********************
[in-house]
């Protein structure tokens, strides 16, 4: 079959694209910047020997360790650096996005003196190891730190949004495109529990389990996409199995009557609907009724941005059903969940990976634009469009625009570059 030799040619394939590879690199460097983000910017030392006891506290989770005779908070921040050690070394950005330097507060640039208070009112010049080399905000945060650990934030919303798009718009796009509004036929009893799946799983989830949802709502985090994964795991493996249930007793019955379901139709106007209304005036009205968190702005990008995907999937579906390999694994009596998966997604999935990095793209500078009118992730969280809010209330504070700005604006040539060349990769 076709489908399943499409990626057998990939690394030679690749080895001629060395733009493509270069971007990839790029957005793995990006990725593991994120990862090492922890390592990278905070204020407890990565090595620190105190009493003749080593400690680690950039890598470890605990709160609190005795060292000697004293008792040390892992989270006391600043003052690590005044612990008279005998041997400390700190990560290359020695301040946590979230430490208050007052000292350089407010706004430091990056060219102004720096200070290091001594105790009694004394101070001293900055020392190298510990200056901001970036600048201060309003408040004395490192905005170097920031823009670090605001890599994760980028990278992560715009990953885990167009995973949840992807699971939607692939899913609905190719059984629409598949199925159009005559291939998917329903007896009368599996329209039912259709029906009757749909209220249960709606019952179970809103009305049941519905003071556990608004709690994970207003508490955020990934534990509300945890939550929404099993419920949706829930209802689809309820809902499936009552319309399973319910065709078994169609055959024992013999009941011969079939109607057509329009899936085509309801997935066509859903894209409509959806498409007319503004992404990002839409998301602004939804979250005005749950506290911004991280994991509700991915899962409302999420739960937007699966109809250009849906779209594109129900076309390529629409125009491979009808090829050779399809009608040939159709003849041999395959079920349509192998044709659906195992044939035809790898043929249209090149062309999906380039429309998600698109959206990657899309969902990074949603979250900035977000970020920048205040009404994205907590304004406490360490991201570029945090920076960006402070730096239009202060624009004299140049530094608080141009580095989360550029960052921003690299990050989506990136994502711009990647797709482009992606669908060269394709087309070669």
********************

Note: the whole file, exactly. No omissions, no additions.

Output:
[in-house]
């Protein structure tokens, strides 16, 4: 079959694209910047020997360790650096996005003196190891730190949004495109529990389990996409199995009557609907009724941005059903969940990976634009469009625009570059 030799040619394939590879690199460097983000910017030392006891506290989770005779908070921040050690070394950005330097507060640039208070009112010049080399905000945060650990934030919303798009718009796009509004036929009893799946799983989830949802709502985090994964795991493996249930007793019955379901139709106007209304005036009205968190702005990008995907999937579906390999694994009596998966997604999935990095793209500078009118992730969280809010209330504070700005604006040539060349990769 076709489908399943499409990626057998990939690394030679690749080895001629060395733009493509270069971007990839790029957005793995990006990725593991994120990862090492922890390592990278905070204020407890990565090595620190105190009493003749080593400690680690950039890598470890605990709160609190005795060292000697004293008792040390892992989270006391600043003052690590005044612990008279005998041997400390700190990560290359020695301040946590979230430490208050007052000292350089407010706004430091990056060219102004720096200070290091001594105790009694004394101070001293900055020392190298510990200056901001970036600048201060309003408040004395490192905005170097920031823009670090605001890599994760980028990278992560715009990953885990167009995973949840992807699971939607692939899913609905190719059984629409598949199925159009005559291939998917329903007896009368599996329209039912259709029906009757749909209220249960709606019952179970809103009305049941519905003071556990608004709690994970207003508490955020990934534990509300945890939550929404099993419920949706829930209802689809309820809902499936009552319309399973319910065709078994169609055959024992013999009941011969079939109607057509329009899936085509309801997935066509859903894209409509959806498409007319503004992404990002839409998301602004939804979250005005749950506290911004991280994991509700991915899962409302999420739960937007699966109809250009849906779209594109129900076309390529629409125009491979009808090829050779399809009608040939159709003849041999395959079920349509192998044709659906195992044939035809790898043929249209090149062309999906380039429309998600698109959206990657899309969902990074949603979250900035977000970020920048205040009404994205907590304004406490360490991201570029945090920076960006402070730096239009202060624009004299140049530094608080141009580095989360550029960052921003690299990050989506990136994502711009990647797709482009992606669908060269394709087309070669």